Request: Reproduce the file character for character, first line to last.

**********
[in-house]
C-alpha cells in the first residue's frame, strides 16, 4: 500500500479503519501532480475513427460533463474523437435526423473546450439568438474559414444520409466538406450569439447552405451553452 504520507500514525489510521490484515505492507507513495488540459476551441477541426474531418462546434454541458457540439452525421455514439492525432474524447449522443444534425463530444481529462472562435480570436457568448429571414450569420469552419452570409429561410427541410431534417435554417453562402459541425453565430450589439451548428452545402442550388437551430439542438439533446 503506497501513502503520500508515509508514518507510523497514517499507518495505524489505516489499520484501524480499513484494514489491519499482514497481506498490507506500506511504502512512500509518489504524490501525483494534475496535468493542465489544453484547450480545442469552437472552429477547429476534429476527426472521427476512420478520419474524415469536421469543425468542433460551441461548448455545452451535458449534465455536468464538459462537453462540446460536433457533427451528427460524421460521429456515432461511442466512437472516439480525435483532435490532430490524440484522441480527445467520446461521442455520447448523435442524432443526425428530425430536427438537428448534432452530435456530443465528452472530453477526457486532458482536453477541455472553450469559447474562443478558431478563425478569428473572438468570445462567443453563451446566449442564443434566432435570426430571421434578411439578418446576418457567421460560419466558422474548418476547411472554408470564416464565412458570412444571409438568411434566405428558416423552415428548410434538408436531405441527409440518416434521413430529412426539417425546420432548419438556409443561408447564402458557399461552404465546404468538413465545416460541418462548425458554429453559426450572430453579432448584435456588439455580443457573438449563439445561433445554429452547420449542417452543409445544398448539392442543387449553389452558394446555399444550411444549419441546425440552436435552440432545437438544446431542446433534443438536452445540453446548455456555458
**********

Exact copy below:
[in-house]
C-alpha cells in the first residue's frame, strides 16, 4: 500500500479503519501532480475513427460533463474523437435526423473546450439568438474559414444520409466538406450569439447552405451553452 504520507500514525489510521490484515505492507507513495488540459476551441477541426474531418462546434454541458457540439452525421455514439492525432474524447449522443444534425463530444481529462472562435480570436457568448429571414450569420469552419452570409429561410427541410431534417435554417453562402459541425453565430450589439451548428452545402442550388437551430439542438439533446 503506497501513502503520500508515509508514518507510523497514517499507518495505524489505516489499520484501524480499513484494514489491519499482514497481506498490507506500506511504502512512500509518489504524490501525483494534475496535468493542465489544453484547450480545442469552437472552429477547429476534429476527426472521427476512420478520419474524415469536421469543425468542433460551441461548448455545452451535458449534465455536468464538459462537453462540446460536433457533427451528427460524421460521429456515432461511442466512437472516439480525435483532435490532430490524440484522441480527445467520446461521442455520447448523435442524432443526425428530425430536427438537428448534432452530435456530443465528452472530453477526457486532458482536453477541455472553450469559447474562443478558431478563425478569428473572438468570445462567443453563451446566449442564443434566432435570426430571421434578411439578418446576418457567421460560419466558422474548418476547411472554408470564416464565412458570412444571409438568411434566405428558416423552415428548410434538408436531405441527409440518416434521413430529412426539417425546420432548419438556409443561408447564402458557399461552404465546404468538413465545416460541418462548425458554429453559426450572430453579432448584435456588439455580443457573438449563439445561433445554429452547420449542417452543409445544398448539392442543387449553389452558394446555399444550411444549419441546425440552436435552440432545437438544446431542446433534443438536452445540453446548455456555458